The School for Scandal is a kind of opera buffa version of Les Liaisons dangereuses—and in fact, only six years separate Richard Brinsley Sheridan’s play (1776) from Pierre Choderlos de Laclos’ novel (1782). But where the comedy in Laclos is devastating, in Sheridan it is forgiving: the gossip-mongers who dominate his stage are toothless, equal-opportunity offenders, and most are probably aware that they, too, are the victims of rumor.
We open on Lady Sneerwell (Frances Barber), whose name should give a good indication of Sheridan’s tone. She has her eye on the ne’er-do-well Charles Surface (Christian DeMarais), but he is quite attached to the moralistic Maria (Nadine Malouf). With the help of Snake (Jacob Dresch) and Charles’ brother, Joseph (Christian Conn), Sneerwell spreads scandal in the hope of separating the two. Joseph is a highly-respected man of sentiment and fully expects to receive the bulk of his uncle Sir Oliver’s (Henry Stram) inheritance, but his hypocrisy and his dalliance with his guardian Sir Peter’s (Mark Linn-Baker) wife, Lady Teazle (Helen Cespedes), threatens to be exposed just as Sir Oliver disguises himself in order to investigate his two nephews.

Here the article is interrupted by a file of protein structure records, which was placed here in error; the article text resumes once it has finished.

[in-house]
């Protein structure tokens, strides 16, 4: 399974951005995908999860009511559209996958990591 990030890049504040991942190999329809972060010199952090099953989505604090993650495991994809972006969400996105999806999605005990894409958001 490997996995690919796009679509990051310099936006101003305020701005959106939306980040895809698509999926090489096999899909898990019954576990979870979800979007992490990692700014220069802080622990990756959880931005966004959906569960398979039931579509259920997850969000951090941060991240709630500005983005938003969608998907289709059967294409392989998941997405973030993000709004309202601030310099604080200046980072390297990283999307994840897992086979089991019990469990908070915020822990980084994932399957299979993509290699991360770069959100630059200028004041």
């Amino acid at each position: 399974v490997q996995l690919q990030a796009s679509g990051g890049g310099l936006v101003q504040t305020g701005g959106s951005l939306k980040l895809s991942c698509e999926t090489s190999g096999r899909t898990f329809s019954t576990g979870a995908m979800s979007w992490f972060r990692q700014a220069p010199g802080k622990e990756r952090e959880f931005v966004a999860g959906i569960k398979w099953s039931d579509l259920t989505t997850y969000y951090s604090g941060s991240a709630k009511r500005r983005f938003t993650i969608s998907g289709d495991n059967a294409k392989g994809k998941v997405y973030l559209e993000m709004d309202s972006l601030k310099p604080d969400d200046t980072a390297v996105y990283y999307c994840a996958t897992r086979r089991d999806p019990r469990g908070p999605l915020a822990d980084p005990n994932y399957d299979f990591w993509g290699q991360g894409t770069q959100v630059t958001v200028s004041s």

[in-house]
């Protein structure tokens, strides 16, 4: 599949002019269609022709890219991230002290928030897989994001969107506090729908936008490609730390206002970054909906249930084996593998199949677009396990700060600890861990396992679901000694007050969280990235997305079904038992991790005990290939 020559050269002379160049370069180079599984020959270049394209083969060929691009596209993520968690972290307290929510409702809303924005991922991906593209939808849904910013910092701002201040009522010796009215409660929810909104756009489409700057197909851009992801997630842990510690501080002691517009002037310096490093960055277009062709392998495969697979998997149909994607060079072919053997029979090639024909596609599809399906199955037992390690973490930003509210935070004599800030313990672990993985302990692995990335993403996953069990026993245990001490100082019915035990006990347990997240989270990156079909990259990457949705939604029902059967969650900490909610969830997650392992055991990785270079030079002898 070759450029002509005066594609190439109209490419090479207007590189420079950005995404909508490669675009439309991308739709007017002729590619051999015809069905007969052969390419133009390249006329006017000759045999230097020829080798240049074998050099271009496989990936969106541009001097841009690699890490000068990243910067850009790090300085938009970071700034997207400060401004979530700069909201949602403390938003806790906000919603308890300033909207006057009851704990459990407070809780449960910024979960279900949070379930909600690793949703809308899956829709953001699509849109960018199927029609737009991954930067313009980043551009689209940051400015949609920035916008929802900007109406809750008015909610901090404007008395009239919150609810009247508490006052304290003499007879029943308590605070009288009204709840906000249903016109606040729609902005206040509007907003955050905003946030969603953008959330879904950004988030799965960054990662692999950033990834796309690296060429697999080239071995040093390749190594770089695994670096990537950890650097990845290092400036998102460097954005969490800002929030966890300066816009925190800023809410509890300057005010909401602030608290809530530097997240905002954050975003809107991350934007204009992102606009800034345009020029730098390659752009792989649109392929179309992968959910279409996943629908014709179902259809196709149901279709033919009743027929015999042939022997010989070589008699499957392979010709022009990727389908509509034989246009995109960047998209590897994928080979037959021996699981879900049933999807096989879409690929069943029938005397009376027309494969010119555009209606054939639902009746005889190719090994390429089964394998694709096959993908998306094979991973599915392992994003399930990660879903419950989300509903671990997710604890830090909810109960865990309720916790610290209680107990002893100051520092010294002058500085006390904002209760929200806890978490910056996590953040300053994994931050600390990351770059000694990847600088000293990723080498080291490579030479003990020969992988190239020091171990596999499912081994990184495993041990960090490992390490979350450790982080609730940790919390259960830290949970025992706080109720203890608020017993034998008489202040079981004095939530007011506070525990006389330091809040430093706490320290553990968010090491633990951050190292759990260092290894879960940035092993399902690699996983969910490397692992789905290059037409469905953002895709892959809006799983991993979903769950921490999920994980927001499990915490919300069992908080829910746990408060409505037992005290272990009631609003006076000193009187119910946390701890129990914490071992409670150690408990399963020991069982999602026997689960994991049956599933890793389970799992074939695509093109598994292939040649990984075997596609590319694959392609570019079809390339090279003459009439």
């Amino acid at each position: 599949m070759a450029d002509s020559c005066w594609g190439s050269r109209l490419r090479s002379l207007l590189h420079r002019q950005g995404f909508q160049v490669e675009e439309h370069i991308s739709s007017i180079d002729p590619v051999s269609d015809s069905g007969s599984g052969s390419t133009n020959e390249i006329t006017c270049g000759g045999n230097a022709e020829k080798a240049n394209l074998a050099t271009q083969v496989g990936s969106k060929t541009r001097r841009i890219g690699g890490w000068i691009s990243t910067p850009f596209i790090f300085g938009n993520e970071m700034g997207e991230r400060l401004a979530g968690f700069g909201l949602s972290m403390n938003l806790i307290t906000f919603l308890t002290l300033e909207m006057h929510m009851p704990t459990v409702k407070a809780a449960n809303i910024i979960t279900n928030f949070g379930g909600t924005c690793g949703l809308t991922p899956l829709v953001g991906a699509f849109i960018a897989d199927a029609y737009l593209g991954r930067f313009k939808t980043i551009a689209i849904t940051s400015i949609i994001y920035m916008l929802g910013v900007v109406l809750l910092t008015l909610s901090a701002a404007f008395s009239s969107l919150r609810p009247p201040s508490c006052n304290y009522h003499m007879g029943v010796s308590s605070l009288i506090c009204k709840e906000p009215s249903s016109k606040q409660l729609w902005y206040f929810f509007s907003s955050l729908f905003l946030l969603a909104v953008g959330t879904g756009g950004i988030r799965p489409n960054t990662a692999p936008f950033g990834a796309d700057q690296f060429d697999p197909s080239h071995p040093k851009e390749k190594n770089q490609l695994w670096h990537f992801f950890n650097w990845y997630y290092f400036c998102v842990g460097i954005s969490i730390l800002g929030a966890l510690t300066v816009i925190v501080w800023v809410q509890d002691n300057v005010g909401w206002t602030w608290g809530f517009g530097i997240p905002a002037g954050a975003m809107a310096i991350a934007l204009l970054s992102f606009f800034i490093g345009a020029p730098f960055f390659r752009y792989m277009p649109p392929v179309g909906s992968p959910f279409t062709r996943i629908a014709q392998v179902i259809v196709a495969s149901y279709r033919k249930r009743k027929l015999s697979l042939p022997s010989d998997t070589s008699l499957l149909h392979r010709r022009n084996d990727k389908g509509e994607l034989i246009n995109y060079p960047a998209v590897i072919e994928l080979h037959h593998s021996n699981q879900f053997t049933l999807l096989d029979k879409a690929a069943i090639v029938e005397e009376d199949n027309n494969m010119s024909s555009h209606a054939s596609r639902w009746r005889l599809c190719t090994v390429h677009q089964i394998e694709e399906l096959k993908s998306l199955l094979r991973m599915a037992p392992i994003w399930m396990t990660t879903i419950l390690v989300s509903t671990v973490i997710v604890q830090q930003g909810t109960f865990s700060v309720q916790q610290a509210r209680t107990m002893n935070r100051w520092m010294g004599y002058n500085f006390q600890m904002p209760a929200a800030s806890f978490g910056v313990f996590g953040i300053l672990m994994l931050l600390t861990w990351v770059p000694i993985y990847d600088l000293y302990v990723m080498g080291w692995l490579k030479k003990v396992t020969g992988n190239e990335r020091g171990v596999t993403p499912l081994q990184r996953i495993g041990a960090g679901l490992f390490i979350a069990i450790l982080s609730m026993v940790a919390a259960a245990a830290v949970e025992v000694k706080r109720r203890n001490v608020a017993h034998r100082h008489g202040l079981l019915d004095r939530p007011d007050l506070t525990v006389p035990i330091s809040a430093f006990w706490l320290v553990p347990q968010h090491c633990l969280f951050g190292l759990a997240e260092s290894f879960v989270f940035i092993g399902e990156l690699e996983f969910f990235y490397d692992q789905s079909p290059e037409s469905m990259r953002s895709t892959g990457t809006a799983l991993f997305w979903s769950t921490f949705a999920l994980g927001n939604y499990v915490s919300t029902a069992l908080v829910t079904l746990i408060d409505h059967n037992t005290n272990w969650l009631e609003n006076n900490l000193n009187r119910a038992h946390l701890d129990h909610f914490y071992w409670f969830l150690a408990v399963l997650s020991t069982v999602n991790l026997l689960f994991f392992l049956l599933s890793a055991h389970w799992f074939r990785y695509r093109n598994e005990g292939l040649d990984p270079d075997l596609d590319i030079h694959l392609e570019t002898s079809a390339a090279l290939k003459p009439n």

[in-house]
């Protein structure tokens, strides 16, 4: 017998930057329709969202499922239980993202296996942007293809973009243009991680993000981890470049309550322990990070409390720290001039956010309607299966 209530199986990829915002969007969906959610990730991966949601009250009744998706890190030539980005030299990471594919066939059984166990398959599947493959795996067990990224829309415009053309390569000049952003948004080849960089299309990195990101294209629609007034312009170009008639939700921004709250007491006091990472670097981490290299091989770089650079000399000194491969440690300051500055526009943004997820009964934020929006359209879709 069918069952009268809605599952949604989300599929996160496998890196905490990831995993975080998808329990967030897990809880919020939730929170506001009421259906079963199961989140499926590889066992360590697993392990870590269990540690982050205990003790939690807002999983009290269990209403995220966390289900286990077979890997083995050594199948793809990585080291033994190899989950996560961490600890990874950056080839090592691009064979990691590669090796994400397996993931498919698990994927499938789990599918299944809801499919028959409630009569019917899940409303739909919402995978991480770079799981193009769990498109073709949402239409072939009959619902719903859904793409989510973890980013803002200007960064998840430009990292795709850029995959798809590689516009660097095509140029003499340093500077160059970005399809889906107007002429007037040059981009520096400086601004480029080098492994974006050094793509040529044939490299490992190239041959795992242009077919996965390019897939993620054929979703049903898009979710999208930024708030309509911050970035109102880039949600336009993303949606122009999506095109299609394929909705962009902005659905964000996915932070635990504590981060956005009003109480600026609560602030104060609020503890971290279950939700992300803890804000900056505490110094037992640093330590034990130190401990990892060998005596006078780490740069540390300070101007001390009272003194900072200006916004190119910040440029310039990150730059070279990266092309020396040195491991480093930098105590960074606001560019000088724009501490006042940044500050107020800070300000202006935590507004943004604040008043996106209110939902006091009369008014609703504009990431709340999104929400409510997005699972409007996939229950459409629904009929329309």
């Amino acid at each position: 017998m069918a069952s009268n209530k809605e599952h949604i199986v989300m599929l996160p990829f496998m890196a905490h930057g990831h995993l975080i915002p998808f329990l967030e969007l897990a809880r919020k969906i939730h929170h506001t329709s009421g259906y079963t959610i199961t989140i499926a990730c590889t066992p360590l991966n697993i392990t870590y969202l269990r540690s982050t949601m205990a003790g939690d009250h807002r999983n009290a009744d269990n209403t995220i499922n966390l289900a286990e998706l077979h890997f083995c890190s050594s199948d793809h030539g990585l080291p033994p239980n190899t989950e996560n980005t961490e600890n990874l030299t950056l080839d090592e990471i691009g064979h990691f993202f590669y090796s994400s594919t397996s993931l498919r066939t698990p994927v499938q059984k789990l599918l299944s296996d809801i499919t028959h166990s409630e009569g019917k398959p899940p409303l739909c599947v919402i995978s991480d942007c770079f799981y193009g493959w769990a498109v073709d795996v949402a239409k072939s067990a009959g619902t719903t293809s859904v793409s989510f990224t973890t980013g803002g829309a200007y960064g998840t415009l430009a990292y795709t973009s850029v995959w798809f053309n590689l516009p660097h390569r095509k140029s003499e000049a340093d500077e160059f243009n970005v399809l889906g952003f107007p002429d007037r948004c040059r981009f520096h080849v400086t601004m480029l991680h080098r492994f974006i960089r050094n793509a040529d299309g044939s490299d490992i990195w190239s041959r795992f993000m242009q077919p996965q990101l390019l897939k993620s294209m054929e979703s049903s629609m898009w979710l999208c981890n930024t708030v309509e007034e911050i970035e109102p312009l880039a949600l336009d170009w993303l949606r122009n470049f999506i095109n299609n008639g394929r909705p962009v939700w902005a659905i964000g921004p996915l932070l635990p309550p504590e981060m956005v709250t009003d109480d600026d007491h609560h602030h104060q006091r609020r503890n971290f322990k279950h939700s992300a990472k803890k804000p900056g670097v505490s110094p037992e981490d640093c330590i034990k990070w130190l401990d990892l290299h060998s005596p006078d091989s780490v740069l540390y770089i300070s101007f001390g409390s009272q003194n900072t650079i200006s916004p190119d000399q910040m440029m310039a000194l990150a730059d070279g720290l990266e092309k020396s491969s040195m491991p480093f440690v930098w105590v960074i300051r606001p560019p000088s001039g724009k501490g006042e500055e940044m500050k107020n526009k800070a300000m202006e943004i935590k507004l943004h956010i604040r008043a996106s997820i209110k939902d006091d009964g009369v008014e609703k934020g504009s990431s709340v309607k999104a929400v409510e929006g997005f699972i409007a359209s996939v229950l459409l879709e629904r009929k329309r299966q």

The current revival of School for Scandal by the Red Bull Theater is delightful. Ben Mehl, playing a variety of servants, dons a new outlandish voice each time he appears onstage, while Mr. Dresch’s Snake, with a green wig and matching jacket, walks around like a windup doll in chalk-white makeup. Ms. Cespedes offers the play’s most subtle performance—as Lady Teazle was born humbly before becoming a “woman of fashion,” her posh RP occasionally betrays its West Country origins. But I had the most fun when Charles watches as his brother’s public image unravel. It’s not quite schadenfreude because it’s not that cruel; instead, he seems pleasantly diverted to see the phony exposed, his demeanor recalling Errol Morris’ cheerful recklessness.
The satire in School for Scandal is on about the same level as Oscar Wilde’s: Sheridan teases his characters but never condemns them. The success of this production lies in its ability to find amusement at every turn—in the gossip, in the gossipers, in their priggish victims, and in their total lack of self-awareness. This is a play that could easily sag with moral condemnation. Instead, by placing everyone and no one in its crosshairs, it finds the ideal manner in which to chide the members of the upper class for their promiscuous tongues and hollow sermonizing.